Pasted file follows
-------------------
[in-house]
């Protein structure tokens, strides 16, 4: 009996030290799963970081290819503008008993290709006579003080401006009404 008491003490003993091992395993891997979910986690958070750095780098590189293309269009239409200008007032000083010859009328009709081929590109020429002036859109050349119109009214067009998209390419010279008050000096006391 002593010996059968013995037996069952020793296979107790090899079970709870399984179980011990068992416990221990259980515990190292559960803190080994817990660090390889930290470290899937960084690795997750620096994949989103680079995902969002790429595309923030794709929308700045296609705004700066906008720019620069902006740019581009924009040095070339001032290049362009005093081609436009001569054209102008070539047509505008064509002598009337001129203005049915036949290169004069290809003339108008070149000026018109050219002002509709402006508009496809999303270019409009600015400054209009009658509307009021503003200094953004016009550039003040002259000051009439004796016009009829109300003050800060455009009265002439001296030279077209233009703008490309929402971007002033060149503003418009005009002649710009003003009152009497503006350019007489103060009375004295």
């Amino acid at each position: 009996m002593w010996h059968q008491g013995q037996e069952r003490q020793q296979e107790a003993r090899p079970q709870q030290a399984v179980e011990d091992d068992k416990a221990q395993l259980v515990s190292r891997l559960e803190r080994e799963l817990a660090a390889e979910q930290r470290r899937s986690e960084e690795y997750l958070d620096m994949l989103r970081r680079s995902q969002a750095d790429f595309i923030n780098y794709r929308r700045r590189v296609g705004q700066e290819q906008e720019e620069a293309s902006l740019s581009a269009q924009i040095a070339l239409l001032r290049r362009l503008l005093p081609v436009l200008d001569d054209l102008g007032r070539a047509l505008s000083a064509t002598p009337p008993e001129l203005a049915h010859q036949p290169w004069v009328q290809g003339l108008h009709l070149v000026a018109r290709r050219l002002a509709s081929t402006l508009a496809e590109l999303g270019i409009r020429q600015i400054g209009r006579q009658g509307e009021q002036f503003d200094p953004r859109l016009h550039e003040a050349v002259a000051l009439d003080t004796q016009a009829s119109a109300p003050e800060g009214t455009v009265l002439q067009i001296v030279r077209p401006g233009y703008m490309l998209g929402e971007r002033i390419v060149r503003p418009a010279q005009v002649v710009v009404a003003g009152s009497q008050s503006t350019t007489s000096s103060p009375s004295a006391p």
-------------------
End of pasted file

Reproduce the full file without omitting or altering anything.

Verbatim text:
[in-house]
């Protein structure tokens, strides 16, 4: 009996030290799963970081290819503008008993290709006579003080401006009404 008491003490003993091992395993891997979910986690958070750095780098590189293309269009239409200008007032000083010859009328009709081929590109020429002036859109050349119109009214067009998209390419010279008050000096006391 002593010996059968013995037996069952020793296979107790090899079970709870399984179980011990068992416990221990259980515990190292559960803190080994817990660090390889930290470290899937960084690795997750620096994949989103680079995902969002790429595309923030794709929308700045296609705004700066906008720019620069902006740019581009924009040095070339001032290049362009005093081609436009001569054209102008070539047509505008064509002598009337001129203005049915036949290169004069290809003339108008070149000026018109050219002002509709402006508009496809999303270019409009600015400054209009009658509307009021503003200094953004016009550039003040002259000051009439004796016009009829109300003050800060455009009265002439001296030279077209233009703008490309929402971007002033060149503003418009005009002649710009003003009152009497503006350019007489103060009375004295």
């Amino acid at each position: 009996m002593w010996h059968q008491g013995q037996e069952r003490q020793q296979e107790a003993r090899p079970q709870q030290a399984v179980e011990d091992d068992k416990a221990q395993l259980v515990s190292r891997l559960e803190r080994e799963l817990a660090a390889e979910q930290r470290r899937s986690e960084e690795y997750l958070d620096m994949l989103r970081r680079s995902q969002a750095d790429f595309i923030n780098y794709r929308r700045r590189v296609g705004q700066e290819q906008e720019e620069a293309s902006l740019s581009a269009q924009i040095a070339l239409l001032r290049r362009l503008l005093p081609v436009l200008d001569d054209l102008g007032r070539a047509l505008s000083a064509t002598p009337p008993e001129l203005a049915h010859q036949p290169w004069v009328q290809g003339l108008h009709l070149v000026a018109r290709r050219l002002a509709s081929t402006l508009a496809e590109l999303g270019i409009r020429q600015i400054g209009r006579q009658g509307e009021q002036f503003d200094p953004r859109l016009h550039e003040a050349v002259a000051l009439d003080t004796q016009a009829s119109a109300p003050e800060g009214t455009v009265l002439q067009i001296v030279r077209p401006g233009y703008m490309l998209g929402e971007r002033i390419v060149r503003p418009a010279q005009v002649v710009v009404a003003g009152s009497q008050s503006t350019t007489s000096s103060p009375s004295a006391p």